Introspection time for MPs



Parliament turns sixty on May 13. And while it celebrates six decades of its existence, it would be appropriate for it to reflect upon the efficacy of the system in general and the image of the parliamentarian in particular.

The electorate sends representatives to parliament to legislate on key issues that touch the people. But debates in the two Houses are increasingly getting drowned in the often loud and shrill public discourse navigated by the media, especially the electronic media.

Even while parliamentarians stall debates in the House, they can be seen locking horns in TV talk shows and panel discussions. Such engagements are short on substance and high on rhetoric. There are of course some honorable exceptions to the rule.

What then needs to be done to restore people’s trust in parliament and its members? Can some basics be sorted out to reduce hostility, restore sanity and salvage the wisdom most elected representatives possess but are unable to showcase?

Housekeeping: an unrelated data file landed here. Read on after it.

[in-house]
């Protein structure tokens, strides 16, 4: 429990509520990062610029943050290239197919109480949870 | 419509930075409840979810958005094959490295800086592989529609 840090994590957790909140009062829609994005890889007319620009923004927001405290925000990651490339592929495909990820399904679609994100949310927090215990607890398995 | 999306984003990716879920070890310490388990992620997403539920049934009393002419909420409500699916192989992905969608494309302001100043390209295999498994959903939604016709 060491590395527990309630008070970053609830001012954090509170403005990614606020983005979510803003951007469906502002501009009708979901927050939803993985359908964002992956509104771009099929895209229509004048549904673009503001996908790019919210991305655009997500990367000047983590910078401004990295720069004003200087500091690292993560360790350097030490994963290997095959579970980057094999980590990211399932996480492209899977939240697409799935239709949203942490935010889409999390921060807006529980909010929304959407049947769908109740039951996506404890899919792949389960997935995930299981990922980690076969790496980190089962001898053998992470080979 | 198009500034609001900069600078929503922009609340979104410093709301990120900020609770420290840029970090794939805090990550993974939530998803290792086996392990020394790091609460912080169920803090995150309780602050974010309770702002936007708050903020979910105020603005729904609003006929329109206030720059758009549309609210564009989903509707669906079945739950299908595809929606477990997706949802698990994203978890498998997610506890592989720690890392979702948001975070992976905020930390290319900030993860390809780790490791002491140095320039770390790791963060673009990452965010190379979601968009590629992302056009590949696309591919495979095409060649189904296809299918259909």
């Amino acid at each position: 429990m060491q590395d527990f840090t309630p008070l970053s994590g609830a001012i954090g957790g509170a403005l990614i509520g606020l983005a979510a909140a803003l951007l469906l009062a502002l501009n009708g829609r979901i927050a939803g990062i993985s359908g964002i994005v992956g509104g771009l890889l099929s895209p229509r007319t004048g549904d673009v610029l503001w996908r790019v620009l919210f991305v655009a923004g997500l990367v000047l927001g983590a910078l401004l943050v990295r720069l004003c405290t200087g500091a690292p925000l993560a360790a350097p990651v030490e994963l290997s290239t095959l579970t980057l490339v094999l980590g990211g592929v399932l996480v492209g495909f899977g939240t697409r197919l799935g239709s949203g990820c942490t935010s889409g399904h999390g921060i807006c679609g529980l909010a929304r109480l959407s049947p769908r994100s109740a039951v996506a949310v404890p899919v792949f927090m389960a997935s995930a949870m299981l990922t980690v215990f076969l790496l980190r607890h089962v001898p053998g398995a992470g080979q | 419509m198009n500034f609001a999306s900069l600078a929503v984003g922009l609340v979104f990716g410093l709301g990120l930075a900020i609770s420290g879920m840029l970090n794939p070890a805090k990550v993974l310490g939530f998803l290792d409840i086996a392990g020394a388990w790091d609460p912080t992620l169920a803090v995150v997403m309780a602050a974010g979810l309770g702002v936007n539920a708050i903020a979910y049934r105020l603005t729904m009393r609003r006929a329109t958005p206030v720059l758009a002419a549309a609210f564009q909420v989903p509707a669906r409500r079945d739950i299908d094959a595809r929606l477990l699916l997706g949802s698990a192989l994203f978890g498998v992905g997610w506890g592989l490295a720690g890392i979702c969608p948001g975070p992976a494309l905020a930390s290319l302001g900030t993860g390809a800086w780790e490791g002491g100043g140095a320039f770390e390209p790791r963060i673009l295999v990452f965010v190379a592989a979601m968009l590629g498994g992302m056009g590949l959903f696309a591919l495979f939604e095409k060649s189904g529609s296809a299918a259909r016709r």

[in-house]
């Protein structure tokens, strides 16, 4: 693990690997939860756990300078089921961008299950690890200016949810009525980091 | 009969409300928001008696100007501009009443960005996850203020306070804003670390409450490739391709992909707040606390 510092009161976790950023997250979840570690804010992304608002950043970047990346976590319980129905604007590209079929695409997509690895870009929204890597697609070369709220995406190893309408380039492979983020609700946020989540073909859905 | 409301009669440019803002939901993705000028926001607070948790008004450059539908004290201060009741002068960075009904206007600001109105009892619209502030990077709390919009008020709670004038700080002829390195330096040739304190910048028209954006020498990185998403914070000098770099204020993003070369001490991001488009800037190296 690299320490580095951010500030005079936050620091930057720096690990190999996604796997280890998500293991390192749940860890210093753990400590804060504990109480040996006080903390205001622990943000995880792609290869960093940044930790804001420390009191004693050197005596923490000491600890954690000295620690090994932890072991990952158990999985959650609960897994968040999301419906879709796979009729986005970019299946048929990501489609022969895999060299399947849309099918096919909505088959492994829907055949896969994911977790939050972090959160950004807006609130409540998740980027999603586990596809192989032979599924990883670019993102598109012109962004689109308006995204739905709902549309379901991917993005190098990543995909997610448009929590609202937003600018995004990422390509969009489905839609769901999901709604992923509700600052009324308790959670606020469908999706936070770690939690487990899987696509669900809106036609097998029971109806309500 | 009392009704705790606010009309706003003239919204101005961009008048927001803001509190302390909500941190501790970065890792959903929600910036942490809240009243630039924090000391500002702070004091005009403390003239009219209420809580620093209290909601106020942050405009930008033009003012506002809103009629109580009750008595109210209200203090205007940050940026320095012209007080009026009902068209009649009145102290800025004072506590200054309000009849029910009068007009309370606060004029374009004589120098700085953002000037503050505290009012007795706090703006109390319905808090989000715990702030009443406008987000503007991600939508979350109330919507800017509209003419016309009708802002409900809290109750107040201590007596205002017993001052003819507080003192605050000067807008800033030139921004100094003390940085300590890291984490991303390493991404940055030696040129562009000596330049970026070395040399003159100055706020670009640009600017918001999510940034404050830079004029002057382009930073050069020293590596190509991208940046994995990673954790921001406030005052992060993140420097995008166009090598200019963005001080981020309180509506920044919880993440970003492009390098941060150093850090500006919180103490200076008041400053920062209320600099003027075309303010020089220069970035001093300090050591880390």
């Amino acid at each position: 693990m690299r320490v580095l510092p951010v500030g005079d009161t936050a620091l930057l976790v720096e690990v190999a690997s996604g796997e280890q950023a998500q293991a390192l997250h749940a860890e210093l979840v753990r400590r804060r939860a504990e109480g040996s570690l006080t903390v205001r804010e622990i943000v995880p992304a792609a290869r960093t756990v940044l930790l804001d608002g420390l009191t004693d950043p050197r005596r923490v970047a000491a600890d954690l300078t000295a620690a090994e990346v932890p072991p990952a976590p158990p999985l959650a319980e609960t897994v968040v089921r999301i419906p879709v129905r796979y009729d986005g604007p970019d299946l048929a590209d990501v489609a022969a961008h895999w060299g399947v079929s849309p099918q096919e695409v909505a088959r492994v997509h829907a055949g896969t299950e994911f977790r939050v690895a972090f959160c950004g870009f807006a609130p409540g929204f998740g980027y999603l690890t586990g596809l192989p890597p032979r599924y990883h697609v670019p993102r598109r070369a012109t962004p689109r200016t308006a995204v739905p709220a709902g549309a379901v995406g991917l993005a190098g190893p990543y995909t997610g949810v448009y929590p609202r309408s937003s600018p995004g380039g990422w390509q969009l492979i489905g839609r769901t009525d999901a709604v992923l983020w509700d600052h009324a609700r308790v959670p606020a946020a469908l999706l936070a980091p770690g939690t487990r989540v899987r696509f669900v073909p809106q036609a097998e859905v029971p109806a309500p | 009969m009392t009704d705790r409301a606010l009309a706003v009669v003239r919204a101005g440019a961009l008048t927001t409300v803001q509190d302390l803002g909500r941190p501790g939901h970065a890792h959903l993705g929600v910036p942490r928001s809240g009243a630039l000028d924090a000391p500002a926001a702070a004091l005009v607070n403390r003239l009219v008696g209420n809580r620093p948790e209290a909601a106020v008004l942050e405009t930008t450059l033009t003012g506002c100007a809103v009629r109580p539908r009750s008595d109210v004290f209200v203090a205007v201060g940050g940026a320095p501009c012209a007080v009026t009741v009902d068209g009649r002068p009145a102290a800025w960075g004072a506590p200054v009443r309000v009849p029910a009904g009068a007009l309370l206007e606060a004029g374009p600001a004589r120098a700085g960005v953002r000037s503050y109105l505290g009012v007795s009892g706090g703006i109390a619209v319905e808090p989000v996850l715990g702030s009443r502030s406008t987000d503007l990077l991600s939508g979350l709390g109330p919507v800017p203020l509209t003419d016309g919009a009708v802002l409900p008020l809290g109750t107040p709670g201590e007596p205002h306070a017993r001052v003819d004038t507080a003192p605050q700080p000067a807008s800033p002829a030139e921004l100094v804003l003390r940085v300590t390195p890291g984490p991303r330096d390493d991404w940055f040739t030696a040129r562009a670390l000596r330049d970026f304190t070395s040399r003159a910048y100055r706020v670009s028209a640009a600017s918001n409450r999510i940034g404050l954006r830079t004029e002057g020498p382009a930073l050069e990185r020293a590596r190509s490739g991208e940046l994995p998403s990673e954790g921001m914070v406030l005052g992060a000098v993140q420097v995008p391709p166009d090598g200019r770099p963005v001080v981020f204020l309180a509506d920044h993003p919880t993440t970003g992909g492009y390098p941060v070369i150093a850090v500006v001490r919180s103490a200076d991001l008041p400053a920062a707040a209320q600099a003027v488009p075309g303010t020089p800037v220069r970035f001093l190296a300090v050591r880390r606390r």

That should be the subject of discussion and a possible political consensus when members assemble to mark the occasion this weekend. They can in this endeavor take inspiration from our founding fathers whose far-sightedness and sagacity enriched debates of the Constituent Assembly and the discourse that happened in the early life of Parliament as we know it today.

Parliamentary democracy has its flaws, its propensity for chaos and calamity. But it’s still the best system to make the rulers accountable. The last time a threat was posed to its basic tenets — such as freedom of speech and the rule of law — people lost little time in throwing out Indira Gandhi, Independent India’s most powerful and charismatic leader.

With the economy opening up and the influence of private and foreign capital growing by the day, seeming all-pervasive at times, the need for a strong, accountable and credible parliamentary system is greater than ever before. We can penalize a wayward MP or party by defeating them at the hustings after five years. But there’s no easy way of reigning in Capital— calling the shots from outside— without the instrumentality of a robust Parliament.

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